As a designer, you may have heard that learning to code can enhance your skills and open up new career opportunities. But where do you start? Here’s a step-by-step guide to learning to code as a designer:
Overall, learning to code as a designer can be a rewarding and challenging experience. By starting with the basics, choosing a language to learn, practicing regularly, collaborating with others, and staying up to date, you can become a proficient coder and take your career to the next level.
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Strong product teams make or break a company in today’s fast-paced digital world. Companies that excel in product are able to have a leg-up on the competition. What makes a product team ‘strong’? I propose five characteristics of a highly-effective product team:
Design thinking is a process for creative problem solving that is often used in the field of design. The process is similar to the scientific method in that it involves making observations, asking questions, formulating hypotheses, and conducting experiments. However, design thinking also includes elements of creative thinking, such as brainstorming and ideation.
The goal of design thinking is to come up with creative solutions to problems. The process is often used to solve problems that are difficult to solve using traditional methods. Design thinking has been used to solve problems in a variety of fields, including business, education, engineering, and health care.
Design thinking is a powerful tool that can be used to solve complex problems. It is important to understand the process and the principles behind it in order to use it effectively.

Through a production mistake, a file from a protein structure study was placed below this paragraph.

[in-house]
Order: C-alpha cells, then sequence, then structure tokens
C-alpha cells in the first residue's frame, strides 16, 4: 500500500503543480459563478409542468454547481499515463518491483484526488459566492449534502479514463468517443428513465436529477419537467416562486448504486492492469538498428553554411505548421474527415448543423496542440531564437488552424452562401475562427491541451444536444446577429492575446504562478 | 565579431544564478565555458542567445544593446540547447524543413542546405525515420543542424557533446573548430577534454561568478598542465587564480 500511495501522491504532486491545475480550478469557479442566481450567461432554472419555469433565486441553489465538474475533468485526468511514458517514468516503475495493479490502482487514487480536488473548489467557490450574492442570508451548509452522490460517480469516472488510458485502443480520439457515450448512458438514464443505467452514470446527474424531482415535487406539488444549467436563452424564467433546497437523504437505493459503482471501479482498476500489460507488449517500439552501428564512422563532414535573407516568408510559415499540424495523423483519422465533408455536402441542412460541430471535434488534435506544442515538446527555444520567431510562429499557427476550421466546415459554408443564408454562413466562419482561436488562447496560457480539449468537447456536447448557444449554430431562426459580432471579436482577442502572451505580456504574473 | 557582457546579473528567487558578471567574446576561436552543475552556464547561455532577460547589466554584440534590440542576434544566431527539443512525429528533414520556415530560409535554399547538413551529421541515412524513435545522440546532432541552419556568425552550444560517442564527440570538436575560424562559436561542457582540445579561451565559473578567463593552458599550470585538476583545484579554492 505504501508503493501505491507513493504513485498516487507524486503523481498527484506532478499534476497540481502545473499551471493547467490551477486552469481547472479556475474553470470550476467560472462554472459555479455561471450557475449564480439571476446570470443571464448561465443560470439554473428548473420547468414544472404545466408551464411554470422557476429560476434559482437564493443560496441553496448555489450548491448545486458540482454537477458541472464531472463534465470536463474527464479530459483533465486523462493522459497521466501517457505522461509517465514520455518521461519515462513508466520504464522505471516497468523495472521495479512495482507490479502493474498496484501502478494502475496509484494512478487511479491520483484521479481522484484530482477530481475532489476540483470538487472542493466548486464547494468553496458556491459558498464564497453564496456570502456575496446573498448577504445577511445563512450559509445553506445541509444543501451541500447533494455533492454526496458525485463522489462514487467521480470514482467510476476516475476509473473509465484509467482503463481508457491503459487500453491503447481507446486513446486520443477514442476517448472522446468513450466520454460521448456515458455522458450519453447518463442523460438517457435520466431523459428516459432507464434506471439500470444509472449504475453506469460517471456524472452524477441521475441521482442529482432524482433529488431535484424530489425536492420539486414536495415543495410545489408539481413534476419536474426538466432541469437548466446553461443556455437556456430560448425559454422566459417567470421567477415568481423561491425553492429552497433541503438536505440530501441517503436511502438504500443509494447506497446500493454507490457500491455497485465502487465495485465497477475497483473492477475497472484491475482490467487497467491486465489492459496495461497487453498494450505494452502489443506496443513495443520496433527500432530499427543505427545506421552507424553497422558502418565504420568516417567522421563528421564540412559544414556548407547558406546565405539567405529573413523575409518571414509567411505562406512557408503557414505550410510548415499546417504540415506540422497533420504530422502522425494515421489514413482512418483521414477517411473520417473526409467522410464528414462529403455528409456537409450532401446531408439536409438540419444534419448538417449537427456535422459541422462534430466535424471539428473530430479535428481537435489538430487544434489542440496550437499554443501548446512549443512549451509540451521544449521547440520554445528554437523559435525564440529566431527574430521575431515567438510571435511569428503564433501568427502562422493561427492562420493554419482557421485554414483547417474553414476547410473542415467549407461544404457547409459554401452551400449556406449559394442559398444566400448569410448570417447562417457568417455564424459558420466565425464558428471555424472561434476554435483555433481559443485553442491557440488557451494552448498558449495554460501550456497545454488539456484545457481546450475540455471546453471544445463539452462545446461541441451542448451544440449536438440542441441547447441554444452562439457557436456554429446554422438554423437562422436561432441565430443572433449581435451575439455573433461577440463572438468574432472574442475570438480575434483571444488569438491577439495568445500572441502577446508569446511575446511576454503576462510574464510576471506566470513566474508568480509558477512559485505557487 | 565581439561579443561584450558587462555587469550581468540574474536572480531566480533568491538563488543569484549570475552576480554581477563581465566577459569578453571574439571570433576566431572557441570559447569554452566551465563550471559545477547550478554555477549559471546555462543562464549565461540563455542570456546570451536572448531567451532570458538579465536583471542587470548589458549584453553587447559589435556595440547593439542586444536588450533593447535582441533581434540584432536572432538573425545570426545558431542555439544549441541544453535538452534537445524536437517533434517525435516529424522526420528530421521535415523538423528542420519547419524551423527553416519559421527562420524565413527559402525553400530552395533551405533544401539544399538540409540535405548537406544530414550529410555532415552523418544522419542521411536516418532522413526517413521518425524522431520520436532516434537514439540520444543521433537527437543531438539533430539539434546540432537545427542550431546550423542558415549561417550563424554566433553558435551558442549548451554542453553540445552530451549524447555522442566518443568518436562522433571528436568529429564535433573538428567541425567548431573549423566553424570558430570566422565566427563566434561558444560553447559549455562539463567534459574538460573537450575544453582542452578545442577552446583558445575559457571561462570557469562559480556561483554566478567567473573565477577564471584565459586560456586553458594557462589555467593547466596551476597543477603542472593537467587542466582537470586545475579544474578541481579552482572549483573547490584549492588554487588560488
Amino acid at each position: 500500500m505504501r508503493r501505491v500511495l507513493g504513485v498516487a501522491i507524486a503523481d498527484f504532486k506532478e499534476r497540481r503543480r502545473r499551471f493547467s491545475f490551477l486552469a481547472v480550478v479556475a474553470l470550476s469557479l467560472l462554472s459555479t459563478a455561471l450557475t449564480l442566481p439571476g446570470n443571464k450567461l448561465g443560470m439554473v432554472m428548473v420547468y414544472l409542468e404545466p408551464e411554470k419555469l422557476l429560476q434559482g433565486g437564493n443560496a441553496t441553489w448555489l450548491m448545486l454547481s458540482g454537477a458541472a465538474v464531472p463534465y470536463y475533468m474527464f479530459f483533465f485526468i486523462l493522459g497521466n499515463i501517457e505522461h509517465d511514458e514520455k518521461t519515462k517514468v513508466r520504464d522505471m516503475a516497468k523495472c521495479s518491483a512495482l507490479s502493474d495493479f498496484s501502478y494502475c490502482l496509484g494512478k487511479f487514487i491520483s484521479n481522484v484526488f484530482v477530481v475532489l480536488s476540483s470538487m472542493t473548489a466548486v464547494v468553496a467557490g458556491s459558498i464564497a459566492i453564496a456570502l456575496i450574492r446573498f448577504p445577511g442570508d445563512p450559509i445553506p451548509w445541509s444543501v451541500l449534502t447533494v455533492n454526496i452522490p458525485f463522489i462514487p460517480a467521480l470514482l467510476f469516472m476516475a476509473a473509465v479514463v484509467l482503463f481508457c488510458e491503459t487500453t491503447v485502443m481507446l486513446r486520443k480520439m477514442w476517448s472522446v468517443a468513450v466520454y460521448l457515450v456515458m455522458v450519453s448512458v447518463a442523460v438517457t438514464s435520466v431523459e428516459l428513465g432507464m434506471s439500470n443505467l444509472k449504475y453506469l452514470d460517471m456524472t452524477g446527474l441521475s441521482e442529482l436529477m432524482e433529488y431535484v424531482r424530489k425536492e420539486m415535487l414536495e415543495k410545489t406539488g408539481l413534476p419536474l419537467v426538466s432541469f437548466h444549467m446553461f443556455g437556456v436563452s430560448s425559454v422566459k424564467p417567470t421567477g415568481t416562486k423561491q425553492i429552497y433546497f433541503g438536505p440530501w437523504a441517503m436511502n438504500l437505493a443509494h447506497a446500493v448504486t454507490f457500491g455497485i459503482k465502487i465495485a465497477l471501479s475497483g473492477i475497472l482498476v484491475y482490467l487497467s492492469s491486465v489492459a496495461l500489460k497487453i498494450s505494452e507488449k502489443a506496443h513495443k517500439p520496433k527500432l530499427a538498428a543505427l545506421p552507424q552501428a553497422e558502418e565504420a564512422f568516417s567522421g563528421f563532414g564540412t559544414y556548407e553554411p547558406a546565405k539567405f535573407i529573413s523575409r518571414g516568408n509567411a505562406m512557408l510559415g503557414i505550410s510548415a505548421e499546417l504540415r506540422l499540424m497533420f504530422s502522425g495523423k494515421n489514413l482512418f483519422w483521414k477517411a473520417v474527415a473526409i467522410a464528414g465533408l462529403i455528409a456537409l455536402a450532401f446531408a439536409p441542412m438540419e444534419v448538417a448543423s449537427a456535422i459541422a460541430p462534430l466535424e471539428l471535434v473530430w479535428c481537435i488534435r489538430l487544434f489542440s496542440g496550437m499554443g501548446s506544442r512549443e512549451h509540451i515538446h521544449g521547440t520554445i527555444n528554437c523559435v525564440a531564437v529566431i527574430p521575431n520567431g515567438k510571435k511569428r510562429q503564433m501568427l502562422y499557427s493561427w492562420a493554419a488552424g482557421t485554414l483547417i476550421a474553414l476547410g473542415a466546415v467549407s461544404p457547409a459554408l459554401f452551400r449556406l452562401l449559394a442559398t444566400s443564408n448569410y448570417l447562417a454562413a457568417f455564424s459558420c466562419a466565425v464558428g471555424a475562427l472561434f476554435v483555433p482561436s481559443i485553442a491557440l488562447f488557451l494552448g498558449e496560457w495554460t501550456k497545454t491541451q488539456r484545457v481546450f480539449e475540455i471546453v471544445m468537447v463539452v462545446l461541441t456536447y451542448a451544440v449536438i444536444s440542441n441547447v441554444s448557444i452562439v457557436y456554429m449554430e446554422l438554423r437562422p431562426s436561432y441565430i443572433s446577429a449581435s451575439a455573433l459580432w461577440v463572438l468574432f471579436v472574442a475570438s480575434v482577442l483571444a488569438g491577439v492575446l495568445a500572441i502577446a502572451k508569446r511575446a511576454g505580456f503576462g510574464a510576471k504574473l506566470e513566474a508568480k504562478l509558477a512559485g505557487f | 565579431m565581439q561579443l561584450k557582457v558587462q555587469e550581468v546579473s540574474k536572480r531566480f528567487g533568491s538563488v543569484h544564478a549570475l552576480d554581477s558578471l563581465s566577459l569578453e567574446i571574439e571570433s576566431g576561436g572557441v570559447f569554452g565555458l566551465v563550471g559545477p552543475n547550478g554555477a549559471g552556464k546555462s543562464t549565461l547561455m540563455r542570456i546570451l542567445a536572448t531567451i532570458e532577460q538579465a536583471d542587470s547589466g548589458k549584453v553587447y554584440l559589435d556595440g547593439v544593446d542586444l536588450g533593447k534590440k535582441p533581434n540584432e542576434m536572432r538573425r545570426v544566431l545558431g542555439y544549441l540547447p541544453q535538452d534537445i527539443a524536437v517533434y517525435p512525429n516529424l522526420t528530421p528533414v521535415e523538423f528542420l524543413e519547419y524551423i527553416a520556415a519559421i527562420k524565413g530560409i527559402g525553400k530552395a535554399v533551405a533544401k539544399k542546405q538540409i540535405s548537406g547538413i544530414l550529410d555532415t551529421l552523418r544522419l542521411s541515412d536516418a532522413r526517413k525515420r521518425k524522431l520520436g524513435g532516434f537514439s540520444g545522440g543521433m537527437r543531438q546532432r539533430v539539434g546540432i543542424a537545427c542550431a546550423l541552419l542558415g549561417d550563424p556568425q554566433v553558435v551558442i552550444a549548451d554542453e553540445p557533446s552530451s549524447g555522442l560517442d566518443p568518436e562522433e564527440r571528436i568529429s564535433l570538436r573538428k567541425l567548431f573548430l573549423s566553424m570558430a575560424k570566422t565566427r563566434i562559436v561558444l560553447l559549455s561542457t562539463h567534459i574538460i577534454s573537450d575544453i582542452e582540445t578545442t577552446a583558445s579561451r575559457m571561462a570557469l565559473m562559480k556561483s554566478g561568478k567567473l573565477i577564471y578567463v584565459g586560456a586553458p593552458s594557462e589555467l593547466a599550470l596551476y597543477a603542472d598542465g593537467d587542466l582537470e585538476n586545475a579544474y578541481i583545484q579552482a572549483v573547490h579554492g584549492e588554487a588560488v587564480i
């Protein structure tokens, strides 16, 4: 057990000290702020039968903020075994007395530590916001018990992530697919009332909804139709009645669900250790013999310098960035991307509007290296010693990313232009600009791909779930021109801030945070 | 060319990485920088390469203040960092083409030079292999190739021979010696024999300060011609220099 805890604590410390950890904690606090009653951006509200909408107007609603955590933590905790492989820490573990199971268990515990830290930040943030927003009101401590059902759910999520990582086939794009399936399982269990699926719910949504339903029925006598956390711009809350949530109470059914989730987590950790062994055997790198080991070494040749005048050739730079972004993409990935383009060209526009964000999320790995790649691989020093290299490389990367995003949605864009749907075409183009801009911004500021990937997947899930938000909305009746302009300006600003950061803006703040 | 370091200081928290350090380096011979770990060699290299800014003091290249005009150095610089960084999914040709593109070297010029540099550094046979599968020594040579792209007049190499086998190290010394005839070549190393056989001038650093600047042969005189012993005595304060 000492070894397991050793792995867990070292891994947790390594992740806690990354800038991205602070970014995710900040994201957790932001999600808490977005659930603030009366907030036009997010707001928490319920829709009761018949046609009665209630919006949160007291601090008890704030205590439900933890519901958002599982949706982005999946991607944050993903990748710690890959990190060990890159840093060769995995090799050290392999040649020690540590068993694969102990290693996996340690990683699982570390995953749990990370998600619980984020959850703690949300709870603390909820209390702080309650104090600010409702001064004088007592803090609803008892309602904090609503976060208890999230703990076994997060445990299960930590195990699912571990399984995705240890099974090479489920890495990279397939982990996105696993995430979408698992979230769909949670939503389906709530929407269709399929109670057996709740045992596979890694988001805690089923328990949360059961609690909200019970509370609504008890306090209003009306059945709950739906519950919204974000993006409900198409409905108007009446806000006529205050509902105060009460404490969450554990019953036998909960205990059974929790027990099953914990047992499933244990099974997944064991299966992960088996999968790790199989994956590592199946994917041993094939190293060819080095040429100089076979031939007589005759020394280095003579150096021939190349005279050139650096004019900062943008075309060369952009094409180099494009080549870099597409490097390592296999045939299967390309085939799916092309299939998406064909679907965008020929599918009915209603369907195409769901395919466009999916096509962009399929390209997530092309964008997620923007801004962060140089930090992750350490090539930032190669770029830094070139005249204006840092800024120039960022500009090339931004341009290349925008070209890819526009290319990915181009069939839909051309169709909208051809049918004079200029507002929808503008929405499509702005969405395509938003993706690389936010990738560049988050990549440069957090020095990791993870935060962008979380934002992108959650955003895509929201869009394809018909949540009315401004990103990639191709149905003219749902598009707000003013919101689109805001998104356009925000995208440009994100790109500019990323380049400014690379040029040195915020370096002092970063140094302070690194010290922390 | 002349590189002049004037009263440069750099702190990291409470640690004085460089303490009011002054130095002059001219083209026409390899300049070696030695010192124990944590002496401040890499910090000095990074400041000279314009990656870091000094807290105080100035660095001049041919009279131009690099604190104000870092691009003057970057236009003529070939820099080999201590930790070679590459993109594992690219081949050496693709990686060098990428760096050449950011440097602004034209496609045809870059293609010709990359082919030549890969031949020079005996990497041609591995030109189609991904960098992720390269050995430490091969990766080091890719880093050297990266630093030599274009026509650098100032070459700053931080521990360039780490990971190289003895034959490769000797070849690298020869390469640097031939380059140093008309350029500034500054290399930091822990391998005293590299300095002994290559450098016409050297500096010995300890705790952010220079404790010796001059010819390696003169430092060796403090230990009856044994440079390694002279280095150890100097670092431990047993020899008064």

Here are a few of my favorite resources for design thinking:
User experience (UX) design is the process of creating products that provide meaningful and relevant experiences to users. This involves the design of the entire process of acquiring and integrating the product, including aspects of branding, design, usability, and function.
UX design is important because it can help create a better user experience for people using a product. It can make products more easy and more enjoyable to use, which can lead to more people using and liking the product.
A good user experience can also help increase sales of a product, as people are more likely to buy something they enjoy using. Additionally, good UX can help create brand loyalty, as people are more likely to stick with a product they like using.
Overall, UX design is important because it can help improve the user experience of a product, which can lead to more people using and liking the product.
There are a number of ways that you can improve your UX design skills. These include taking courses and attending workshops, reading UX design books and articles, and practicing your skills on personal projects.
Here are some of my favorite resources on UX Design: